The Guns of Clackamas County

Pat Ryan

In the past couple of months Clackamas County cops have been busy busy busy. We may need to ready ourselves for an appropriation of liquid cooled weapons, as there seems to be a very real danger of gun barrels melting down from prolonged use.

On December 22nd, they answered a call in Mollala and were confronted by an armed Joseph La Marsh on the front steps of his parents home. Mr. LaMarsh, who had apparently been threatening to kill his father, was shot and is now resting comfortably in the hospital with a stomach wound.

December 15th found our intrepid marksmen called to a home near Damascus, where they were apparently forced to light up a suspect that had been vexing both Gresham and Clackamas County cops for several days. Mr. Graham apparently had a history of carjacking, assault, and successful escapes from arresting officers; and had served a long prison term for violent crimes. Anyhow, Mr. Graham, like Mr. Marsh, appeared not to be a big reader of news articles as he is alleged to have attempted to grab a rifle held by one of the arresting officers. He was shot and killed by Sergeant Tutmark while resisting arrest. The Sergeant had also had the misfortune of being involved in a "suicide by police" incident in Estacada in 2002. In that case, police shot an armed Kenneth Gerde, and were cleared of criminal wrongdoing by a grand jury, although how many shots were fired and where they hit the deceased was never revealed by the sheriff's Office.

And so it goes. Excrement Occurs. Sic Transit Gloria Mundi and all of that. There are plenty of people that richly deserve to be assisted off of this mortal coil in a Hail of Hollow Points, and we have oversight to assure that the law enforcement personnel designated by these perps to pay the Ferryman, don't wind up having their careers and lives destroyed by said punks. Sometimes, though, we have to look closely at the various actions and reactions out there on the mean streets of the county, which brings us to the depressing case of Fouad Kaady who shuffled off of this mortal coil, right here in Sandy once again with the assistance of law enforcement personnel.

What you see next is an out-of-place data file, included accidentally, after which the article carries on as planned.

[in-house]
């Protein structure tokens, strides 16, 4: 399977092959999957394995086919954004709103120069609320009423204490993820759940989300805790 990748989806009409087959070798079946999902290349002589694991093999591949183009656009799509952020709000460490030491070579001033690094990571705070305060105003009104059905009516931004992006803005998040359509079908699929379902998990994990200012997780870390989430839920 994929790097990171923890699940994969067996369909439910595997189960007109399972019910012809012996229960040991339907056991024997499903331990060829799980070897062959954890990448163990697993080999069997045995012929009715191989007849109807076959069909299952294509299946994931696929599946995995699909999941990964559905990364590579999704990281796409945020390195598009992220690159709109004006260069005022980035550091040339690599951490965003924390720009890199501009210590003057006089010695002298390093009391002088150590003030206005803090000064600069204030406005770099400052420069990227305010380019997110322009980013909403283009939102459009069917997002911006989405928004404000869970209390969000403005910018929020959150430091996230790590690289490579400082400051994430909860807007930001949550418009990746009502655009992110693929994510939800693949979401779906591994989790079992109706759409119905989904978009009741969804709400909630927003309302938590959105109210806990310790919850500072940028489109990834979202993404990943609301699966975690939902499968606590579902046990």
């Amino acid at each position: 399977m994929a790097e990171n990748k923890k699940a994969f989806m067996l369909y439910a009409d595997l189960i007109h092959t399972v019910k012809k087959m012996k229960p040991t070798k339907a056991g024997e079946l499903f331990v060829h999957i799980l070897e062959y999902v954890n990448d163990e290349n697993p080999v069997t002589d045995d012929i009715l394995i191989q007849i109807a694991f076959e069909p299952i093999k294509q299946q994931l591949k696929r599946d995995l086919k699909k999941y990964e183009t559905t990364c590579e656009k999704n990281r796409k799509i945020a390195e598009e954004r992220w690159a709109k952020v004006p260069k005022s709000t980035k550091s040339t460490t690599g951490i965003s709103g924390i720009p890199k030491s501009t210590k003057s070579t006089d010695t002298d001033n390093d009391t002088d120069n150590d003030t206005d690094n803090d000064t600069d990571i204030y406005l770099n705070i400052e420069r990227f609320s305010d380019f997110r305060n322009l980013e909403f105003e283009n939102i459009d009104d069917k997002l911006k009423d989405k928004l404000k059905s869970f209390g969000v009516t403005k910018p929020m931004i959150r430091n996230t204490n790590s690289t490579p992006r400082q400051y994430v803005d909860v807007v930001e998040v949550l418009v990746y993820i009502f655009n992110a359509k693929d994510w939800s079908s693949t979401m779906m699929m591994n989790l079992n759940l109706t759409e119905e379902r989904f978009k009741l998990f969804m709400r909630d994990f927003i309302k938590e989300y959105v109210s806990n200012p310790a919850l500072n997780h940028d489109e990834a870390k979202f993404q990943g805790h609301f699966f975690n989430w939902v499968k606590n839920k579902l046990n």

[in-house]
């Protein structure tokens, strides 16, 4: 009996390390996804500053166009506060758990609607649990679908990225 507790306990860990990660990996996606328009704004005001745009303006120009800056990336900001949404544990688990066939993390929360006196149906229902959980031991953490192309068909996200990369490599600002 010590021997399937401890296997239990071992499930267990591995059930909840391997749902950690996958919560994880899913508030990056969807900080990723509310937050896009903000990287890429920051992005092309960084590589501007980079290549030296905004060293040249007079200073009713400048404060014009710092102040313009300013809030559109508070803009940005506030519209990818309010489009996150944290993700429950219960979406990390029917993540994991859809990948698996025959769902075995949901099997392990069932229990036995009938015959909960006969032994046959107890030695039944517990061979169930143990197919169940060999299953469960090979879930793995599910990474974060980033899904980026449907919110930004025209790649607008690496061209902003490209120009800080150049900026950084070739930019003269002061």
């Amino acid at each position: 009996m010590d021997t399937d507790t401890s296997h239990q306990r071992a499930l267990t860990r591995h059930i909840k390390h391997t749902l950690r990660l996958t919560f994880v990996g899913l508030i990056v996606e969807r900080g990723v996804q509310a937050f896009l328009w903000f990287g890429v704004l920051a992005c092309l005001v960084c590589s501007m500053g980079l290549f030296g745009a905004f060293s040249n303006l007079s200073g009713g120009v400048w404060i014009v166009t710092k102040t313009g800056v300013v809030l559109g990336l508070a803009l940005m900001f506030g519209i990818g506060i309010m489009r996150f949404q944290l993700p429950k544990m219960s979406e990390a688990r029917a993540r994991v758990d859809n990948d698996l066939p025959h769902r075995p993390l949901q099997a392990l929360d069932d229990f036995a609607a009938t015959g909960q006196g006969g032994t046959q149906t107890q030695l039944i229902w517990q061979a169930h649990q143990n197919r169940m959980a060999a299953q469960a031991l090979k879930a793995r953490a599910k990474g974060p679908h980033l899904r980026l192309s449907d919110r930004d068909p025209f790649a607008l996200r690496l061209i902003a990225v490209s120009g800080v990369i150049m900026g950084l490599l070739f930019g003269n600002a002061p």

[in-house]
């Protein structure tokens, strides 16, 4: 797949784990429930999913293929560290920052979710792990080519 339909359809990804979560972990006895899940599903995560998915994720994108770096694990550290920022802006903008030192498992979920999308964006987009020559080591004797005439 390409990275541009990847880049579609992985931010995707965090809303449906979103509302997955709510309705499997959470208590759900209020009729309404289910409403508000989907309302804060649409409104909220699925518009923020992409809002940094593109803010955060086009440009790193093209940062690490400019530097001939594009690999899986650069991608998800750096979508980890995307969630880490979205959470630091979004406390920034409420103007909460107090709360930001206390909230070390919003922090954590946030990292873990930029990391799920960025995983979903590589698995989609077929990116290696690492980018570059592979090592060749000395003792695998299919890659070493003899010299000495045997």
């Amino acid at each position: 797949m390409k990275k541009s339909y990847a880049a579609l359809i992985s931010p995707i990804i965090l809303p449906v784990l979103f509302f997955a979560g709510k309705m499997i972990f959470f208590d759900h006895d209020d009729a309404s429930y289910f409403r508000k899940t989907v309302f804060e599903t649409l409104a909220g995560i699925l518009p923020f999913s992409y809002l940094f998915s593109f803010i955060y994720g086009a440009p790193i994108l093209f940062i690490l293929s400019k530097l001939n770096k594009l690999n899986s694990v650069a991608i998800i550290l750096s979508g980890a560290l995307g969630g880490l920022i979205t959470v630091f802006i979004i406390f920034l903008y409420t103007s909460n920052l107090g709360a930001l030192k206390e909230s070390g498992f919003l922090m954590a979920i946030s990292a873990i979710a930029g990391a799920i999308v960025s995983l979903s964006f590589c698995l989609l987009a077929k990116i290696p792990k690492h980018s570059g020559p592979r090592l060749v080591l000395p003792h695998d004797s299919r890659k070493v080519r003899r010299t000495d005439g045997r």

Mr. Kaady's odyssey has been chronicled by the new editor at The Sandy Post the intrepid Marcus Hathcock. He was able to interview a variety of witnesses including the Sandy and Clackamas officers involved.

The bottom line on this one seems to be that a young man with no history of illegal activity, had a single incomprehensible day of sliding into insanity and death. He had wrecked at least three cars, started a couple of brush fires in the process, injuring and burning himself so that according to Mr. Hathcock's account, by the time the officers confronted him, he was on foot, naked, bloody, and so badly burned that flaps of skin were slouhging off of his torso and arms. Oh, yeah, and very obviously unarmed.

It is here that things get a bit hinky for our intrepid centurions. They get out of their squad car and Clackamas County officer Willard inexplicably lays his loaded shotgun on the hood of his cruiser.

They then approach Kaady try to restrain him, tase him repeatedly, to no apparent effect, and when Kaady starts jumping around and pulling the taser barbs out of his naked shoulders, Willard has an epiphany. From The Post's Hathcock:

Willard said he wasn’t going to let Kaady leave the scene but admitted he wasn’t sure how he was going to apprehend him, even if he complied. He thought, “I’m gonna wait until other officers get here before we do anything.”

He said he did not want to touch Kaady at all due to the amount of blood that covered the man’s body. Willard was specifically concerned that by touching Kaady, he could contract hepatitis or AIDS.

“Somebody needs to glove up before they touch this man,” Willard thought to himself.

Wait for it...........................And again further into the confrontation:

Willard said Kaady began to chase him until the suspect leaped onto the trunk of the patrol car. He moved on top of the roof, waving his arms in the air.

At that point, Willard thought to himself, “I’m going to need to shoot this man,” again stating that he did not want to come in contact with Kaady's blood. “I can’t let him touch me.”

It wasn’t long until the officers realized that the shotgun Deputy Willard had brought was sitting on the hood of the patrol car, in plain view. The car’s driver’s side door was wide open, and the engine was running.